Task 1


Materials and tools for a working group:

two balloons, string, PET bottle (or glass bottle), sand, wooden skewers, cork stopper (or clothes pin)

Teacher asks the pupils if they think the air has some weight. He discusses the topic with the pupils, finding out their ideas about the air. The task of the pupils will be to propose how they can determine and measure whether the air has any weight. If the pupils do not propose any procedure, the teacher asks them how to find out whether the inflated balloon is heavier than the deflated one. He will allow the pupils time to think about the procedure, or even to create a simple drawing. He then discusses their proposals with them, which they will implement (if possible).

If the pupils do not propose anything, the teacher presents them the figure in Worksheet 1, showing the isosceles weights. On both arms balloon is tied, while one is inflated and the other deflated. They can use a 1.5l–2l PET bottle to make the scales, which can be filled with sand (or they can use a glass bottle) for better stability. They will also need wooden skewers, a cork stopper/linen pin, and laces. Using the material they create isosceles weights (see picture,: http://meriamesvet.blogspot.sk). Instead of a laundry pin, they can use a cork stopper to drill the skewers (we recommend preparing the stoppers before activity).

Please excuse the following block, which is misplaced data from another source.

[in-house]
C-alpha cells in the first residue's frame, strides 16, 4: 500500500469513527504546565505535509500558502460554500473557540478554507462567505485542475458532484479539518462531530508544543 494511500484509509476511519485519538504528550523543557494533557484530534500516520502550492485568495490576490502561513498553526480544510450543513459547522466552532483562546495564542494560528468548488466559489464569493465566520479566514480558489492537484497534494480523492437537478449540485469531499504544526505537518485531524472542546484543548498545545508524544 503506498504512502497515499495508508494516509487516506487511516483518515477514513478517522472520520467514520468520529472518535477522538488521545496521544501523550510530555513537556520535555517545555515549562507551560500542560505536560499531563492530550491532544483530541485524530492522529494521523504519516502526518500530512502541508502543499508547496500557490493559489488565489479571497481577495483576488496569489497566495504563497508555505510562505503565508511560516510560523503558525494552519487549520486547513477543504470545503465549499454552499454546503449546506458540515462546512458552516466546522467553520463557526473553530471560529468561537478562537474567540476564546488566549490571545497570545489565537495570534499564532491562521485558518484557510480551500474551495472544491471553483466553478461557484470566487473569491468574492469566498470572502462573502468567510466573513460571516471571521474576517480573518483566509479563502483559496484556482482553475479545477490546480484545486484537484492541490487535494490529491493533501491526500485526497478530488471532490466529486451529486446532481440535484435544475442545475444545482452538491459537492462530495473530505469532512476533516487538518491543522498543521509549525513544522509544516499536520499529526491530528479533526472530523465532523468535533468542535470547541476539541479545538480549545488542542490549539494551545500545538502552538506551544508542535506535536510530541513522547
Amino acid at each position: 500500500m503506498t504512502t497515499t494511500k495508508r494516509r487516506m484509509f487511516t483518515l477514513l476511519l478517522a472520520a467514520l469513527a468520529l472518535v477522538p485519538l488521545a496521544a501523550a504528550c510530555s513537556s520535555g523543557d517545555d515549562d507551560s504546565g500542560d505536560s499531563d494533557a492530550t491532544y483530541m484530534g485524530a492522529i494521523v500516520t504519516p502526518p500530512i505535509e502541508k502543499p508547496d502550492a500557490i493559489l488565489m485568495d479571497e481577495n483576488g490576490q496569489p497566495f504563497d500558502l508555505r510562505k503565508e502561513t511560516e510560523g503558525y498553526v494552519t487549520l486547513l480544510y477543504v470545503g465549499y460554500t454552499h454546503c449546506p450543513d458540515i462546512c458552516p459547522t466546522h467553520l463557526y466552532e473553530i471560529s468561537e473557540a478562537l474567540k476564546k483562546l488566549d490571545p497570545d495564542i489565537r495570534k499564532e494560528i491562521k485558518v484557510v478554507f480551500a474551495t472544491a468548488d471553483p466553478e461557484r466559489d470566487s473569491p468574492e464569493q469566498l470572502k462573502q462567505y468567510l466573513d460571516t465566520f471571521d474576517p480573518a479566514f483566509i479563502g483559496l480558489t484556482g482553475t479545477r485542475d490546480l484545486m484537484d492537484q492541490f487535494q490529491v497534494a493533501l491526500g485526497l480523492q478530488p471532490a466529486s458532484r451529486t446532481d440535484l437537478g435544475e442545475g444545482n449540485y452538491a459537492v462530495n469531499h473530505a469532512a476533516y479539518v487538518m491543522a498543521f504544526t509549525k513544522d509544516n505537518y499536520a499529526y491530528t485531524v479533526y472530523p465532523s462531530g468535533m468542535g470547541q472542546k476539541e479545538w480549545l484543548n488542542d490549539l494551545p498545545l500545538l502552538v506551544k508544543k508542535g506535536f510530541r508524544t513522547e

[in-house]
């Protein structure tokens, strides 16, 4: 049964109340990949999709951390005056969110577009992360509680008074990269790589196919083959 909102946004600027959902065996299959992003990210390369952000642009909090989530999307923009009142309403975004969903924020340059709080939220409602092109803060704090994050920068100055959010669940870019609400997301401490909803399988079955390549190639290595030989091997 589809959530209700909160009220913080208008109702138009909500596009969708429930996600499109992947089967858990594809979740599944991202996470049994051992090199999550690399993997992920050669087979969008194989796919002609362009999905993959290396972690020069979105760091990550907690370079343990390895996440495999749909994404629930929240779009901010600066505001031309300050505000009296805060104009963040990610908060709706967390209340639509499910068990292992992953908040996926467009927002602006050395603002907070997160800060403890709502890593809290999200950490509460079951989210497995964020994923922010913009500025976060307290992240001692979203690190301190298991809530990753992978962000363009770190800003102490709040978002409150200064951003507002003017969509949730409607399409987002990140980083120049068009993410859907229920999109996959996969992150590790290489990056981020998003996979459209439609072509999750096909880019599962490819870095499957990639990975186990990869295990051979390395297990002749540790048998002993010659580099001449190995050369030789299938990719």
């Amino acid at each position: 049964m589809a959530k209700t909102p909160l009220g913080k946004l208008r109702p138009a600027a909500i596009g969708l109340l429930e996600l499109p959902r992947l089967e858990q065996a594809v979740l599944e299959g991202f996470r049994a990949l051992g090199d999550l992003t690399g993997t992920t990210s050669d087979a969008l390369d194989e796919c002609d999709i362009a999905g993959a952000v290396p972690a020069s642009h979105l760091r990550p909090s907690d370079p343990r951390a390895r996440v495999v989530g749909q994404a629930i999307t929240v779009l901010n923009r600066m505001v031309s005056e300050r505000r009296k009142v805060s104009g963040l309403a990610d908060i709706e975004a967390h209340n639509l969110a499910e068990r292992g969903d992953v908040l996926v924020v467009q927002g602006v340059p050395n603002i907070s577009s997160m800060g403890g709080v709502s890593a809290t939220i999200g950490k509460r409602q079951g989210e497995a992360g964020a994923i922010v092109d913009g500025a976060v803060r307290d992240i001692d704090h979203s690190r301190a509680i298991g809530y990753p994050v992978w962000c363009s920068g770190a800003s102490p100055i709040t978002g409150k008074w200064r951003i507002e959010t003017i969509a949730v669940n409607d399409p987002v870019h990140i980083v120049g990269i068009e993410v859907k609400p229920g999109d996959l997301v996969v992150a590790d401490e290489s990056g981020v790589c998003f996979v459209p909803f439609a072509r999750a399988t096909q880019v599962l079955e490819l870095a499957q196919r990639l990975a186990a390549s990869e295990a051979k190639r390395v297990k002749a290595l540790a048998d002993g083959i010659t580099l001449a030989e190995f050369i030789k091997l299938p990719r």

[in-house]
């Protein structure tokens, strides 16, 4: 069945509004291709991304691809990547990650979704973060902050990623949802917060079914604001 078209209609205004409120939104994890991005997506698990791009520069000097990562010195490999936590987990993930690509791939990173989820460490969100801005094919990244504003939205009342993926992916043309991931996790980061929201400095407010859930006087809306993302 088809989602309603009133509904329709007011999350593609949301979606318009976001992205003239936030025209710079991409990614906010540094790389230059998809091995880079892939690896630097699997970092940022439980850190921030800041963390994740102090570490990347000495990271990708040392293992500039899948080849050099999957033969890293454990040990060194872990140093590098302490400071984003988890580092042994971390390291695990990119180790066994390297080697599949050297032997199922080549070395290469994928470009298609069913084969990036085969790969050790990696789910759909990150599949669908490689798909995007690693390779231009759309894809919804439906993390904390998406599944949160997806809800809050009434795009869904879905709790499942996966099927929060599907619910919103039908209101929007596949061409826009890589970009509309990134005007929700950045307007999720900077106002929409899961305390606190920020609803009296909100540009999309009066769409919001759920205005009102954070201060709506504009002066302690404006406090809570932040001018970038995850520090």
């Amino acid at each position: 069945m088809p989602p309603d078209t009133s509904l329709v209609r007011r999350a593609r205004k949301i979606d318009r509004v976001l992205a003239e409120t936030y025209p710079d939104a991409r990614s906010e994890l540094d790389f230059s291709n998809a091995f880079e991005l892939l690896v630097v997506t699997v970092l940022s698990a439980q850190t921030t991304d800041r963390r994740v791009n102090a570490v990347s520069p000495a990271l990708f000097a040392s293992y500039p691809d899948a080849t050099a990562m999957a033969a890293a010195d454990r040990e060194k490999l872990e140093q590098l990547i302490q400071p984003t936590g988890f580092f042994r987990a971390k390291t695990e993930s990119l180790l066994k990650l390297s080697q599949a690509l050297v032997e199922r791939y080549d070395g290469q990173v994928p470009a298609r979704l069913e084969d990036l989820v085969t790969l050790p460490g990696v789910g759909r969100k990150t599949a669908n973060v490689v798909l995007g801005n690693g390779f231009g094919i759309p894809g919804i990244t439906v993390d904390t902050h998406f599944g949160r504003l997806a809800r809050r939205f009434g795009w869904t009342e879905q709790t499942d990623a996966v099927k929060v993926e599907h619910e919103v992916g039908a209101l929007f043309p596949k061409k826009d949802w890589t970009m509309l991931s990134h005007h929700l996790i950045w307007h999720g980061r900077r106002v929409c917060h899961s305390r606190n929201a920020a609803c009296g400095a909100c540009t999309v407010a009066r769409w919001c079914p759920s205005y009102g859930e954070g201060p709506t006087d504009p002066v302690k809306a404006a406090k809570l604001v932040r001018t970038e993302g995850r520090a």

Pic 56: Scales

The task of the pupils will be to wonder if the balloons have different or equal weight. They write down their predictions, and the teacher asks for its justification. They then verify their predictions by constructing simple isosceles balance. After verification, they write down the results and compare the findings with the predictions. They will draw a conclusion at the end of the activity, based on the data obtained.Through the activity, the pupils should realize that air is matter and has its weight. The more the balloon is inflated, the harder it will be.